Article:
Standard Bank views sales in execution as an absolute last resort and that it should be held to account if it is found to have acted improperly, chief executive Sim Tshabalala told Moneyweb.
His comments come after Moneyweb reported that a R60 million civil claim had been filed against the nation’s largest banks. Some 200 applicants in the claim have accused banks of acting unconstitutionally in attaching and selling the homes of defaulting debtors at below market value through sales in execution.
A sale in execution refers to the process by which properties attached by creditors are sold at a public auction as a means to recover home loan payments that are in arrears. The public auctions are held by Sheriffs of the Court and can only take place after creditors obtain court orders to attach and sell properties.
Speaking to Moneyweb after delivering Standard Bank’s interim financial results late last week, he said sales in execution were an absolute last resort.
“I would hope that we – as a general rule – would not be wanting to evict people from their properties because it is expensive, it impairs their dignity when that happens [and] when you have to go through a sale in execution there’s always a loss that happens, both for the customer and for the client.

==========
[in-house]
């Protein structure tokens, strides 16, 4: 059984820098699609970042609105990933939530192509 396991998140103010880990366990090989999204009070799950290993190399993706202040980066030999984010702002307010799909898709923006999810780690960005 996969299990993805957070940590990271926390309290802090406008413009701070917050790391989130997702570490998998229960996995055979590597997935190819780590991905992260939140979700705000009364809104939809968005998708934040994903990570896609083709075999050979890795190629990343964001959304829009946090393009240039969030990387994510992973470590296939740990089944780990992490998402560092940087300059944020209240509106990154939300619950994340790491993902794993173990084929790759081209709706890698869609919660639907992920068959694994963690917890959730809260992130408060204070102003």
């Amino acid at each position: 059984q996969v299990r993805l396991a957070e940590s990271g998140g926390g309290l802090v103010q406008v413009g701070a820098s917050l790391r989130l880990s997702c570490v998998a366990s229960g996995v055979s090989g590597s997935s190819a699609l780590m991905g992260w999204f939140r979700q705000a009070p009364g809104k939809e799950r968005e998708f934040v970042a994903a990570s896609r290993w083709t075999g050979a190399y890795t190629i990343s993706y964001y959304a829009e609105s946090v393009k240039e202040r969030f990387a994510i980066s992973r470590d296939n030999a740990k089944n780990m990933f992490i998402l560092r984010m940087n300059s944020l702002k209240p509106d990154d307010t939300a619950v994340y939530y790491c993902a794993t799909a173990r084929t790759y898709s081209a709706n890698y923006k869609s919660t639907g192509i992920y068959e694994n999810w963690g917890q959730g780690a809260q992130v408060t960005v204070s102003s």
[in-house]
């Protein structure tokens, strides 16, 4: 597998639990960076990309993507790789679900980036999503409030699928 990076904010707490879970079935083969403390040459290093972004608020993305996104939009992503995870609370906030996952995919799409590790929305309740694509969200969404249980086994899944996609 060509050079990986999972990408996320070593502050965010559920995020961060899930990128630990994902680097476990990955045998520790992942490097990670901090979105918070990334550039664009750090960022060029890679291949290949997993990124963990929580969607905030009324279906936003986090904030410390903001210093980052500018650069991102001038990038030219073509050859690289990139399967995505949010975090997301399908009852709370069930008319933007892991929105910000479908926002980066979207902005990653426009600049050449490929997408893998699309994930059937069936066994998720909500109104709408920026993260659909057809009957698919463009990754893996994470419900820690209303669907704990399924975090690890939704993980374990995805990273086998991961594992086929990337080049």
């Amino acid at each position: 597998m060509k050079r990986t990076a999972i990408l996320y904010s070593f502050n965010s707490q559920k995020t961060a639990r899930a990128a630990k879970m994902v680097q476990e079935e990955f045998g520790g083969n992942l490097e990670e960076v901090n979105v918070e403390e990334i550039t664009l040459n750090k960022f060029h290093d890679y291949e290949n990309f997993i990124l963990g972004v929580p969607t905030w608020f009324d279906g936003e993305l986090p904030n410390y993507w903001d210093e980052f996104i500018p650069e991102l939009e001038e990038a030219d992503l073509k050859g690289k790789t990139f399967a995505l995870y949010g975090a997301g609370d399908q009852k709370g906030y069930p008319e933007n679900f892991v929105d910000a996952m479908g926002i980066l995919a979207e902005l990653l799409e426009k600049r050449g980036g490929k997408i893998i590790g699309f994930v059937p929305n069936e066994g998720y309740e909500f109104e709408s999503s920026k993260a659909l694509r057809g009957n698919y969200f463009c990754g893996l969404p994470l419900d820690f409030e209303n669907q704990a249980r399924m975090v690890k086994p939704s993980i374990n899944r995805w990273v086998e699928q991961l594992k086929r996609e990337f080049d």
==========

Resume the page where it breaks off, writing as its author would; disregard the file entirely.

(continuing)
“It is the absolute last resort because what you want as a bank is a lifelong relationship with a client – it’s not a smart thing to destroy that relationship by evicting people. I would hope that where we had to do sales in execution, the monies recovered have been appropriately recovered and allocated to the settlement of peoples’ debts. And that we’ve done that with professionalism, empathy and dignity, and where it is shown that we have not done so then we must be held to account.”
Prior to the case being filed at the Constitutional Court last Wednesday, a Standard Bank representative told Moneyweb it was aware of an intention to launch court proceedings against various banks. At the time of the interview, Standard Bank had not been served with the papers and so had yet to study specific claims leveled against it.
At the time, however, Tshabalala had read media reports on the case. He expressed the bank’s confidence in the courts. “We must make sure the principles of natural justice are followed and our court system in South Africa is great. We know we will be heard [and] the courts will get to the bottom of this.”
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